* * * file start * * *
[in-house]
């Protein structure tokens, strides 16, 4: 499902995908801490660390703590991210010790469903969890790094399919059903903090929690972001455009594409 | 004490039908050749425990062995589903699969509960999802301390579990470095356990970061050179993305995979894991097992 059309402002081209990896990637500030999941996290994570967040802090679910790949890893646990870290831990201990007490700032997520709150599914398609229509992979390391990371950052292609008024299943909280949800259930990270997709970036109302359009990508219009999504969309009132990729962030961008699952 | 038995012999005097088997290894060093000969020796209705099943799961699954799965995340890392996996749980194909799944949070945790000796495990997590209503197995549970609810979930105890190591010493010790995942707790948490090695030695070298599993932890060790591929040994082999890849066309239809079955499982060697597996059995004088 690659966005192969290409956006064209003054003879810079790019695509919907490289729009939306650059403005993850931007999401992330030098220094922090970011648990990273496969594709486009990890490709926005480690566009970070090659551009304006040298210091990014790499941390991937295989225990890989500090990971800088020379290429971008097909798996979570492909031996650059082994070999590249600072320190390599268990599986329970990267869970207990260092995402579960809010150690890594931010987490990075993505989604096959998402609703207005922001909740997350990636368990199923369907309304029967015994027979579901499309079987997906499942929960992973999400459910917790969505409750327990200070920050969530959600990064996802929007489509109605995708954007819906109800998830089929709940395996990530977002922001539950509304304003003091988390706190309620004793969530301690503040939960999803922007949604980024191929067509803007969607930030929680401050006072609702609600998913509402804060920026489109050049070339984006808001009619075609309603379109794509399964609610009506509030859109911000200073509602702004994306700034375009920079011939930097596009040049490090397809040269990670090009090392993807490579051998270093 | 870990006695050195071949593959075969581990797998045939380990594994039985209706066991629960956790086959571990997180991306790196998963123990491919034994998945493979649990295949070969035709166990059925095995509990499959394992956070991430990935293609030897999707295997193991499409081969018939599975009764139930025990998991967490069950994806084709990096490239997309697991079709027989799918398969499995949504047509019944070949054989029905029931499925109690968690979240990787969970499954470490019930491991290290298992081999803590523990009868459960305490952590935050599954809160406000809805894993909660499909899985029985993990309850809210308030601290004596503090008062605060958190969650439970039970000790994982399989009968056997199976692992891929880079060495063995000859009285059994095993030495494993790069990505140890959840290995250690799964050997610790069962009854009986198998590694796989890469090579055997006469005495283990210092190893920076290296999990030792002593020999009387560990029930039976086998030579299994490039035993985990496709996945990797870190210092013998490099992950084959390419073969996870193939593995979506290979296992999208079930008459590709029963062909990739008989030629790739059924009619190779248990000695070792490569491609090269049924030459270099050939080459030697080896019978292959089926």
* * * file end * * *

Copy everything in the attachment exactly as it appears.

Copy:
[in-house]
């Protein structure tokens, strides 16, 4: 499902995908801490660390703590991210010790469903969890790094399919059903903090929690972001455009594409 | 004490039908050749425990062995589903699969509960999802301390579990470095356990970061050179993305995979894991097992 059309402002081209990896990637500030999941996290994570967040802090679910790949890893646990870290831990201990007490700032997520709150599914398609229509992979390391990371950052292609008024299943909280949800259930990270997709970036109302359009990508219009999504969309009132990729962030961008699952 | 038995012999005097088997290894060093000969020796209705099943799961699954799965995340890392996996749980194909799944949070945790000796495990997590209503197995549970609810979930105890190591010493010790995942707790948490090695030695070298599993932890060790591929040994082999890849066309239809079955499982060697597996059995004088 690659966005192969290409956006064209003054003879810079790019695509919907490289729009939306650059403005993850931007999401992330030098220094922090970011648990990273496969594709486009990890490709926005480690566009970070090659551009304006040298210091990014790499941390991937295989225990890989500090990971800088020379290429971008097909798996979570492909031996650059082994070999590249600072320190390599268990599986329970990267869970207990260092995402579960809010150690890594931010987490990075993505989604096959998402609703207005922001909740997350990636368990199923369907309304029967015994027979579901499309079987997906499942929960992973999400459910917790969505409750327990200070920050969530959600990064996802929007489509109605995708954007819906109800998830089929709940395996990530977002922001539950509304304003003091988390706190309620004793969530301690503040939960999803922007949604980024191929067509803007969607930030929680401050006072609702609600998913509402804060920026489109050049070339984006808001009619075609309603379109794509399964609610009506509030859109911000200073509602702004994306700034375009920079011939930097596009040049490090397809040269990670090009090392993807490579051998270093 | 870990006695050195071949593959075969581990797998045939380990594994039985209706066991629960956790086959571990997180991306790196998963123990491919034994998945493979649990295949070969035709166990059925095995509990499959394992956070991430990935293609030897999707295997193991499409081969018939599975009764139930025990998991967490069950994806084709990096490239997309697991079709027989799918398969499995949504047509019944070949054989029905029931499925109690968690979240990787969970499954470490019930491991290290298992081999803590523990009868459960305490952590935050599954809160406000809805894993909660499909899985029985993990309850809210308030601290004596503090008062605060958190969650439970039970000790994982399989009968056997199976692992891929880079060495063995000859009285059994095993030495494993790069990505140890959840290995250690799964050997610790069962009854009986198998590694796989890469090579055997006469005495283990210092190893920076290296999990030792002593020999009387560990029930039976086998030579299994490039035993985990496709996945990797870190210092013998490099992950084959390419073969996870193939593995979506290979296992999208079930008459590709029963062909990739008989030629790739059924009619190779248990000695070792490569491609090269049924030459270099050939080459030697080896019978292959089926």